POSTERS: Host resistance screening
Phlox species have varied susceptibility to powdery mildew isolates from the Eastern United States
Coralie Farinas - The Ohio State University. Pablo Jourdan- Ohio State University, Francesca Peduto Hand- The Ohio State University, Margery Daughtrey- Cornell University, Pierce Paul- The Ohio State University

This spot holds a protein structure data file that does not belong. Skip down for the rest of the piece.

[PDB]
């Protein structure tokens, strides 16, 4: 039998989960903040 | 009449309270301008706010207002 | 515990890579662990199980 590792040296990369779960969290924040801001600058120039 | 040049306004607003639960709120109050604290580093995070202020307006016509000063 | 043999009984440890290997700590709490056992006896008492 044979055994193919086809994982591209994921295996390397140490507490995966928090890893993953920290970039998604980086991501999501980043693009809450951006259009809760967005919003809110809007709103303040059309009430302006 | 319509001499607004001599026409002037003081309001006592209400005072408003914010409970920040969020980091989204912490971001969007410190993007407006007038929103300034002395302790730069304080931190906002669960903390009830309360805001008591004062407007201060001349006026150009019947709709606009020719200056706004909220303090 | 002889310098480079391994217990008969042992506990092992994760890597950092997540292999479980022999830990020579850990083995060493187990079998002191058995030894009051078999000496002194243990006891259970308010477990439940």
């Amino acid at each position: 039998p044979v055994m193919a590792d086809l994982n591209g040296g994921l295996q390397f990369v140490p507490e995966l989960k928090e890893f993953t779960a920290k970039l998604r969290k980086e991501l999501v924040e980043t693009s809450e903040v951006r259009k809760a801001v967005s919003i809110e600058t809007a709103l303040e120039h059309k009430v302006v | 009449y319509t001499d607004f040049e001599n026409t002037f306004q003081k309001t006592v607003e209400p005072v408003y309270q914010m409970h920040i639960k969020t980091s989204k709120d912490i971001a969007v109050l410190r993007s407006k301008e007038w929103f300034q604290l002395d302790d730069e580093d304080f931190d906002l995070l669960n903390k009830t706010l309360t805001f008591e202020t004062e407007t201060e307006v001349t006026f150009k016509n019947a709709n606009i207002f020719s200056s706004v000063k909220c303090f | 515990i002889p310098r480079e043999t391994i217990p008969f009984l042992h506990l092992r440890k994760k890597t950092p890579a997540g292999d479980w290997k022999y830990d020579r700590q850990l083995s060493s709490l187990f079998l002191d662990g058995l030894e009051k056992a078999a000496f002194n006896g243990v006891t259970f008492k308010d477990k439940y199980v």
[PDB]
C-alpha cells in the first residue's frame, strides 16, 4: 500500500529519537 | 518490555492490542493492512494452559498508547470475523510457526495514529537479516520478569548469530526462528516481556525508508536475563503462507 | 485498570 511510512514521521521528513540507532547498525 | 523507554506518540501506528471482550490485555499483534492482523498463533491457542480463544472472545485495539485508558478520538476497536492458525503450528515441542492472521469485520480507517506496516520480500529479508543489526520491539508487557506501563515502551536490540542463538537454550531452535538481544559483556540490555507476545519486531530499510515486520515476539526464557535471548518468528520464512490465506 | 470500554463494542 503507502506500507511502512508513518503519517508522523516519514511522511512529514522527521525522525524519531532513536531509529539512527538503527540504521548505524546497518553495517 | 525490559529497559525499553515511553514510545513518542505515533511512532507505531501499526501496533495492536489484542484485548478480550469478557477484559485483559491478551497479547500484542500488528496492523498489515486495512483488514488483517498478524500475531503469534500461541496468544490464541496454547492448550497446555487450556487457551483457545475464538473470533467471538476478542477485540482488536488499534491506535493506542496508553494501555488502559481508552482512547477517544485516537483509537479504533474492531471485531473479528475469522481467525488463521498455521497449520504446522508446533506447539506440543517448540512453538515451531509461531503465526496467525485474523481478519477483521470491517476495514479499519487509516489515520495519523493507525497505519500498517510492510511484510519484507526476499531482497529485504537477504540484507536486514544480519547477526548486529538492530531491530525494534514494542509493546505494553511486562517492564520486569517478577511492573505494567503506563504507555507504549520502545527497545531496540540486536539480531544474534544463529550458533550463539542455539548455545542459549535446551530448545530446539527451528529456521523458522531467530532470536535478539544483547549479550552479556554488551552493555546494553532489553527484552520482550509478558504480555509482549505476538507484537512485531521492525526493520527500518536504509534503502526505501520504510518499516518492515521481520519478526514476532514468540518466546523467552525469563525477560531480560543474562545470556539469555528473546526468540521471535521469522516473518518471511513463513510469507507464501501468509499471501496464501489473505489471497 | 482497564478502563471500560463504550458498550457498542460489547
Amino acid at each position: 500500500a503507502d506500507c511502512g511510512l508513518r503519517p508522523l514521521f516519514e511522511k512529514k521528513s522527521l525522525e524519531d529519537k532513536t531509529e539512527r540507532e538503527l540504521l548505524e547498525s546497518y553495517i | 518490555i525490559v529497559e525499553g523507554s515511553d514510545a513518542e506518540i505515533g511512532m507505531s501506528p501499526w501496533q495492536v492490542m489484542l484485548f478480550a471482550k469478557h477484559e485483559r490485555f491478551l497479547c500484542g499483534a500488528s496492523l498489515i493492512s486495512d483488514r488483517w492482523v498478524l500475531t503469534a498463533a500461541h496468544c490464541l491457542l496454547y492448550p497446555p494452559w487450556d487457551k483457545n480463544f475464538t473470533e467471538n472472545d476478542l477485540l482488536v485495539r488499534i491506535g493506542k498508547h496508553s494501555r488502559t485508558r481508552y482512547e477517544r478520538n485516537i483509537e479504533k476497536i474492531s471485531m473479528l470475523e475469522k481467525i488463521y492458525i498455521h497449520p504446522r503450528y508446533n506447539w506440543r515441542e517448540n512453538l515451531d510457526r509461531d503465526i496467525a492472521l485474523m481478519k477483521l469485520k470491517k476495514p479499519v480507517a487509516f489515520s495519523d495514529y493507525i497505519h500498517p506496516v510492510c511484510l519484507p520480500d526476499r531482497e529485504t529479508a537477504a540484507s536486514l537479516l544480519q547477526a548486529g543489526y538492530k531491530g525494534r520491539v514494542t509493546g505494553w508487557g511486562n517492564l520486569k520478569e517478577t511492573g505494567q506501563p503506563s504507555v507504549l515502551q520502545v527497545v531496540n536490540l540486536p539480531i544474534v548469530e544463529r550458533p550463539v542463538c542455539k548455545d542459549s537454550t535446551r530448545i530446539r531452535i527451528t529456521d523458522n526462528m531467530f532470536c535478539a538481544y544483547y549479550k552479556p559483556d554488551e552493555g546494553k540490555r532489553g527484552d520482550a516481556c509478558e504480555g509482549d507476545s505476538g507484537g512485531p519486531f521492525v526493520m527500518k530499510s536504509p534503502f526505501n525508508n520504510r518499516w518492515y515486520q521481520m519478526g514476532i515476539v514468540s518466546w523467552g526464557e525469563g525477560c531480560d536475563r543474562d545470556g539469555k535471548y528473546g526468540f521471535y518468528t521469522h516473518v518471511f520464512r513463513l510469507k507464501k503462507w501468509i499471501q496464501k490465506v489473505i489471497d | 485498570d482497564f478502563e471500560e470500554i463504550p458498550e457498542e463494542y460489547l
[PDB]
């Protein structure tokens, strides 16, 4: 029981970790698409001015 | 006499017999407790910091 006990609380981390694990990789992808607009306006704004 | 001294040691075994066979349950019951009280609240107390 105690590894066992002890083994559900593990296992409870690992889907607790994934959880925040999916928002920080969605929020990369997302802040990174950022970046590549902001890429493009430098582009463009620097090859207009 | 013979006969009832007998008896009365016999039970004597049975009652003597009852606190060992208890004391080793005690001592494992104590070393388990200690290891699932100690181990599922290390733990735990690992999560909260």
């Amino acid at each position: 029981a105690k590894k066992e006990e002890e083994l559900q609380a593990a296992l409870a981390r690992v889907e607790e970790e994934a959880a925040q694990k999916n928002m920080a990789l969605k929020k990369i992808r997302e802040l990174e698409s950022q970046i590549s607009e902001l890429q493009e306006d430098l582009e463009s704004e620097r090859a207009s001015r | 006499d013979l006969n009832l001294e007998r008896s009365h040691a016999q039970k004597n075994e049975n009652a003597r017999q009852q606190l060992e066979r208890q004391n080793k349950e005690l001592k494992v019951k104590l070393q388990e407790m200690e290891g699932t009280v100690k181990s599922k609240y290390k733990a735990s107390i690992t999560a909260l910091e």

Growers, landscapers, and homeowners alike face challenges growing the native ornamental plant Phlox because of its susceptibility to powdery mildew (PM) caused by the fungi Golovinomyces magnicellulatus and Podosphaera sp. To fight off the disease, many economically and environmentally expensive fungicides are frequently used. In this study, we collected 15 powdery mildew isolates throughout the Eastern U.S. and used them to carry out resistance screening of perennial Phlox germplasm using a recently developed in vitro assay. Separate groups of micropropagated plantlets of P. paniculata, P. amoena, P. subulata, and P. glaberrima were inoculated with 18-day-old colonies of each PM isolate. Disease incidence and severity were assessed every four days for a month, and spore production was quantified one month after inoculation. Additionally, we used a Multilocus Sequence Typing analysis to assess the genetic diversity of our PM isolates. Primers targeting five housekeeping genes (tef-1a, csI, ITS, H3, tub2) were designed from Whole Genome Sequencing of G. magnicellulatus strain FPH2017.1. To date, phylogenetic analysis by the Maximum Likelihood method using the H3 and ITS loci showed a certain degree of genetic diversity in the collected isolates. Moreover, we found that the tested Phlox species varied in susceptibility to PM isolates. Phlox paniculata ‘Dunbar Creek’ showed resistance across isolates, which is consistent with its observed performance in the landscape.